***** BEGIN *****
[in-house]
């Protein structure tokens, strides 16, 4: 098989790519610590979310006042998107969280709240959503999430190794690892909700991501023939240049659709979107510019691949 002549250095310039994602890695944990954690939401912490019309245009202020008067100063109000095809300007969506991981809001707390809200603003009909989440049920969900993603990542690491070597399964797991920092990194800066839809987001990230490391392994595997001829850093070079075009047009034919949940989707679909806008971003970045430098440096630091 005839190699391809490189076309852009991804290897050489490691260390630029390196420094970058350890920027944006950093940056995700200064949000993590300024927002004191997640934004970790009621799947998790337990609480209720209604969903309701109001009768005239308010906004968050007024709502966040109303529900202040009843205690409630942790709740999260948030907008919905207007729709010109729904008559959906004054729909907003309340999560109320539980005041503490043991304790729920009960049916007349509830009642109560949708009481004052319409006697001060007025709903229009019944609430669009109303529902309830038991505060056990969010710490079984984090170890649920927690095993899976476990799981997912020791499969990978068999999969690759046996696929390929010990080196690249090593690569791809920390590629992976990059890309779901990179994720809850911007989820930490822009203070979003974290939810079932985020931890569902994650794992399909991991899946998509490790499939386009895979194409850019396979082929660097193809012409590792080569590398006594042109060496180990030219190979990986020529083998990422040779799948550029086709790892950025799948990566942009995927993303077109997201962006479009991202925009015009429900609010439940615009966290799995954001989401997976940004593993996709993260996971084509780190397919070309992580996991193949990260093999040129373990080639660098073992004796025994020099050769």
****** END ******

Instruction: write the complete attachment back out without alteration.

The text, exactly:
[in-house]
């Protein structure tokens, strides 16, 4: 098989790519610590979310006042998107969280709240959503999430190794690892909700991501023939240049659709979107510019691949 002549250095310039994602890695944990954690939401912490019309245009202020008067100063109000095809300007969506991981809001707390809200603003009909989440049920969900993603990542690491070597399964797991920092990194800066839809987001990230490391392994595997001829850093070079075009047009034919949940989707679909806008971003970045430098440096630091 005839190699391809490189076309852009991804290897050489490691260390630029390196420094970058350890920027944006950093940056995700200064949000993590300024927002004191997640934004970790009621799947998790337990609480209720209604969903309701109001009768005239308010906004968050007024709502966040109303529900202040009843205690409630942790709740999260948030907008919905207007729709010109729904008559959906004054729909907003309340999560109320539980005041503490043991304790729920009960049916007349509830009642109560949708009481004052319409006697001060007025709903229009019944609430669009109303529902309830038991505060056990969010710490079984984090170890649920927690095993899976476990799981997912020791499969990978068999999969690759046996696929390929010990080196690249090593690569791809920390590629992976990059890309779901990179994720809850911007989820930490822009203070979003974290939810079932985020931890569902994650794992399909991991899946998509490790499939386009895979194409850019396979082929660097193809012409590792080569590398006594042109060496180990030219190979990986020529083998990422040779799948550029086709790892950025799948990566942009995927993303077109997201962006479009991202925009015009429900609010439940615009966290799995954001989401997976940004593993996709993260996971084509780190397919070309992580996991193949990260093999040129373990080639660098073992004796025994020099050769």